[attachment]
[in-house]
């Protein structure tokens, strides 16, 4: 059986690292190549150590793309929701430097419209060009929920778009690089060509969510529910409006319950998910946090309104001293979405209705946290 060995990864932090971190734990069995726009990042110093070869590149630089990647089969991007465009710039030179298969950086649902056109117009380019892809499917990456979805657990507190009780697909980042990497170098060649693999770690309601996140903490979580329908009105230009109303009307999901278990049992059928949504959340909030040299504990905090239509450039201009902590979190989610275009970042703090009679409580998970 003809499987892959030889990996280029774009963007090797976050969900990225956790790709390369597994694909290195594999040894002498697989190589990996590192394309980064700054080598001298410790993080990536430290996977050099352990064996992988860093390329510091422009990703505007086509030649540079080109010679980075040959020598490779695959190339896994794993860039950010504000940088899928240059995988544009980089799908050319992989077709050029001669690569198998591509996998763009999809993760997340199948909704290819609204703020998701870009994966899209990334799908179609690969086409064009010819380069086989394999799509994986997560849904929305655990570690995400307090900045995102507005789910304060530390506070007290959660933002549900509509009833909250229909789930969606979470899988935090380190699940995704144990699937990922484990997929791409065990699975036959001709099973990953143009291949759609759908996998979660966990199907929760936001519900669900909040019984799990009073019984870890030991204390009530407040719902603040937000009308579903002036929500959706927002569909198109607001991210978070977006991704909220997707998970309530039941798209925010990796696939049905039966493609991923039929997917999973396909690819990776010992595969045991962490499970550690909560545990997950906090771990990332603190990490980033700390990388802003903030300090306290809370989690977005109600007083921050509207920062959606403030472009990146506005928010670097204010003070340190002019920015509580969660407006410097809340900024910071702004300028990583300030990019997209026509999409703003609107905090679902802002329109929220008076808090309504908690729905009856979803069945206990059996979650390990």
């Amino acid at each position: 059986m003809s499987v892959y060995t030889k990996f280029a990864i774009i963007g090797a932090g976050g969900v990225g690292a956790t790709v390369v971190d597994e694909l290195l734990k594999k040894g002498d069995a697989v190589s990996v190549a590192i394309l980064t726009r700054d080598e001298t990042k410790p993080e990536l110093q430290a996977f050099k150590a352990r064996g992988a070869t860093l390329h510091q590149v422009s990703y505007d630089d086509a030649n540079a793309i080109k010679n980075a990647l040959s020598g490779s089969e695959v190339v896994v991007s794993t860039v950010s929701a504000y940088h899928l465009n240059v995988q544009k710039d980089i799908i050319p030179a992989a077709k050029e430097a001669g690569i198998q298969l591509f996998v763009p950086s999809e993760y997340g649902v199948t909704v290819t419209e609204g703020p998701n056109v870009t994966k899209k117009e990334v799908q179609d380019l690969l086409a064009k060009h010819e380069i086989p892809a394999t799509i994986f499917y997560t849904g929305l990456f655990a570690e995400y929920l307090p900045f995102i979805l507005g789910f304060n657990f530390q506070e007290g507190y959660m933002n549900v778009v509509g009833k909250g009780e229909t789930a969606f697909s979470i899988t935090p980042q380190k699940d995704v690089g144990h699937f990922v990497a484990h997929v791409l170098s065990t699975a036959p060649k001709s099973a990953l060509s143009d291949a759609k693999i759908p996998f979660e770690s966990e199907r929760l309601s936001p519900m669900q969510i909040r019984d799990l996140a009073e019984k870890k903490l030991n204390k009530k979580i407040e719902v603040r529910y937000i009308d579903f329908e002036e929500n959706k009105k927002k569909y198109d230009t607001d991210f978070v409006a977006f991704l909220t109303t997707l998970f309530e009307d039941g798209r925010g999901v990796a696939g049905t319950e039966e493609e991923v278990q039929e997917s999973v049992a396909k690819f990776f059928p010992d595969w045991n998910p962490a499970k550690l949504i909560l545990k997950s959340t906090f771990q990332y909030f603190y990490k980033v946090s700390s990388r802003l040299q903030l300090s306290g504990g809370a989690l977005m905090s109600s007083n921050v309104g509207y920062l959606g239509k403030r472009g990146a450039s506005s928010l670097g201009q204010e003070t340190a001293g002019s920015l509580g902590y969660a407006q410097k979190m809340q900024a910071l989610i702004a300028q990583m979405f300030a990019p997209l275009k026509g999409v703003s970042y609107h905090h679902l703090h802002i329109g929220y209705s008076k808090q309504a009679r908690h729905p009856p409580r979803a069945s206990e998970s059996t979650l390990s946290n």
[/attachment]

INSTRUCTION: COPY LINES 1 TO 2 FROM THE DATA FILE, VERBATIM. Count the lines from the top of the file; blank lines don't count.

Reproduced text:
[in-house]
């Protein structure tokens, strides 16, 4: 059986690292190549150590793309929701430097419209060009929920778009690089060509969510529910409006319950998910946090309104001293979405209705946290 060995990864932090971190734990069995726009990042110093070869590149630089990647089969991007465009710039030179298969950086649902056109117009380019892809499917990456979805657990507190009780697909980042990497170098060649693999770690309601996140903490979580329908009105230009109303009307999901278990049992059928949504959340909030040299504990905090239509450039201009902590979190989610275009970042703090009679409580998970 003809499987892959030889990996280029774009963007090797976050969900990225956790790709390369597994694909290195594999040894002498697989190589990996590192394309980064700054080598001298410790993080990536430290996977050099352990064996992988860093390329510091422009990703505007086509030649540079080109010679980075040959020598490779695959190339896994794993860039950010504000940088899928240059995988544009980089799908050319992989077709050029001669690569198998591509996998763009999809993760997340199948909704290819609204703020998701870009994966899209990334799908179609690969086409064009010819380069086989394999799509994986997560849904929305655990570690995400307090900045995102507005789910304060530390506070007290959660933002549900509509009833909250229909789930969606979470899988935090380190699940995704144990699937990922484990997929791409065990699975036959001709099973990953143009291949759609759908996998979660966990199907929760936001519900669900909040019984799990009073019984870890030991204390009530407040719902603040937000009308579903002036929500959706927002569909198109607001991210978070977006991704909220997707998970309530039941798209925010990796696939049905039966493609991923039929997917999973396909690819990776010992595969045991962490499970550690909560545990997950906090771990990332603190990490980033700390990388802003903030300090306290809370989690977005109600007083921050509207920062959606403030472009990146506005928010670097204010003070340190002019920015509580969660407006410097809340900024910071702004300028990583300030990019997209026509999409703003609107905090679902802002329109929220008076808090309504908690729905009856979803069945206990059996979650390990």